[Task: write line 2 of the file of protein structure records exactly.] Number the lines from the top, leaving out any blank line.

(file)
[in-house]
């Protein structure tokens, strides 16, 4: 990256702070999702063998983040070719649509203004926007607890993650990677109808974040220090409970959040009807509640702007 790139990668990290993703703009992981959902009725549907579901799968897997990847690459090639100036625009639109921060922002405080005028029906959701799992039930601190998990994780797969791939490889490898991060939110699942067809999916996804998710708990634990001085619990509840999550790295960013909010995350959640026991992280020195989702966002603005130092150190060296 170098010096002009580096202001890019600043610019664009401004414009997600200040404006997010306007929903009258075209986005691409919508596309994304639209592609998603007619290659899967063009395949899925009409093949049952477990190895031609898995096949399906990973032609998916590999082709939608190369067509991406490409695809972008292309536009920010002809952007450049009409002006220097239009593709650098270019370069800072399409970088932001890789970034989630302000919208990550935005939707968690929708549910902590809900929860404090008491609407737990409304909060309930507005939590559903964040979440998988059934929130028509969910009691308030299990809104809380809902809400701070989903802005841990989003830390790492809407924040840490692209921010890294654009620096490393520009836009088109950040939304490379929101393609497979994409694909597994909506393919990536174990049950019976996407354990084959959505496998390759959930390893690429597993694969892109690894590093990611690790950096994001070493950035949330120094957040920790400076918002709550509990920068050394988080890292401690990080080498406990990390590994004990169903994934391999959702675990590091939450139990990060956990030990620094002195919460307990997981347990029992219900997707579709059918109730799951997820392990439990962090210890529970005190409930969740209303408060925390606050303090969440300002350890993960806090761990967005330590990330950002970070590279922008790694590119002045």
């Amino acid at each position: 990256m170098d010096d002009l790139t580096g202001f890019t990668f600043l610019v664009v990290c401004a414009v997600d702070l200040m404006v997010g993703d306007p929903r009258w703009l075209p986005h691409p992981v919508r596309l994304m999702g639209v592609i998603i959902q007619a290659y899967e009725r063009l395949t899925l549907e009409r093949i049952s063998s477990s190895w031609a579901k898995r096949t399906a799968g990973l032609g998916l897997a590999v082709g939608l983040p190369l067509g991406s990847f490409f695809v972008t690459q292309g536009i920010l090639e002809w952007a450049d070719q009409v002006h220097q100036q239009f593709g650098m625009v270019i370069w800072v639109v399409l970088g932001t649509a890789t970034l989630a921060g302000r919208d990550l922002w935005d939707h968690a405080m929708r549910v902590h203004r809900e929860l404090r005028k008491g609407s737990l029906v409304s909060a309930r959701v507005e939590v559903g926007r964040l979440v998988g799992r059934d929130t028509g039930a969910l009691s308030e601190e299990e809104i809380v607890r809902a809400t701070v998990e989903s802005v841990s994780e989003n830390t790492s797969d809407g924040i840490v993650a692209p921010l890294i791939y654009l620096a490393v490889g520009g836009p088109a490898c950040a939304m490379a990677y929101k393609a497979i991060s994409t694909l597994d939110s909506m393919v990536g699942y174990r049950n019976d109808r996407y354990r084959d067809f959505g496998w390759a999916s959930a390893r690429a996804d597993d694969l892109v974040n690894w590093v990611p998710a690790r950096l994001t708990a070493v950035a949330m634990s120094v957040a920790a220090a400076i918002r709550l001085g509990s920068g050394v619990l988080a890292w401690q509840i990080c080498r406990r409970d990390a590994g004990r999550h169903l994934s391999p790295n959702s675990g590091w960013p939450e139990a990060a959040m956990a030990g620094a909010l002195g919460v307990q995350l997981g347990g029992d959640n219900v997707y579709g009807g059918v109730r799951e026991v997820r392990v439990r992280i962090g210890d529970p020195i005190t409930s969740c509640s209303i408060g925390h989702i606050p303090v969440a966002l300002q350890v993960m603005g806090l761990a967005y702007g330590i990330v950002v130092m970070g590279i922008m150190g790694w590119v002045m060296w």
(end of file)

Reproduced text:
């Protein structure tokens, strides 16, 4: 990256702070999702063998983040070719649509203004926007607890993650990677109808974040220090409970959040009807509640702007 790139990668990290993703703009992981959902009725549907579901799968897997990847690459090639100036625009639109921060922002405080005028029906959701799992039930601190998990994780797969791939490889490898991060939110699942067809999916996804998710708990634990001085619990509840999550790295960013909010995350959640026991992280020195989702966002603005130092150190060296 170098010096002009580096202001890019600043610019664009401004414009997600200040404006997010306007929903009258075209986005691409919508596309994304639209592609998603007619290659899967063009395949899925009409093949049952477990190895031609898995096949399906990973032609998916590999082709939608190369067509991406490409695809972008292309536009920010002809952007450049009409002006220097239009593709650098270019370069800072399409970088932001890789970034989630302000919208990550935005939707968690929708549910902590809900929860404090008491609407737990409304909060309930507005939590559903964040979440998988059934929130028509969910009691308030299990809104809380809902809400701070989903802005841990989003830390790492809407924040840490692209921010890294654009620096490393520009836009088109950040939304490379929101393609497979994409694909597994909506393919990536174990049950019976996407354990084959959505496998390759959930390893690429597993694969892109690894590093990611690790950096994001070493950035949330120094957040920790400076918002709550509990920068050394988080890292401690990080080498406990990390590994004990169903994934391999959702675990590091939450139990990060956990030990620094002195919460307990997981347990029992219900997707579709059918109730799951997820392990439990962090210890529970005190409930969740209303408060925390606050303090969440300002350890993960806090761990967005330590990330950002970070590279922008790694590119002045």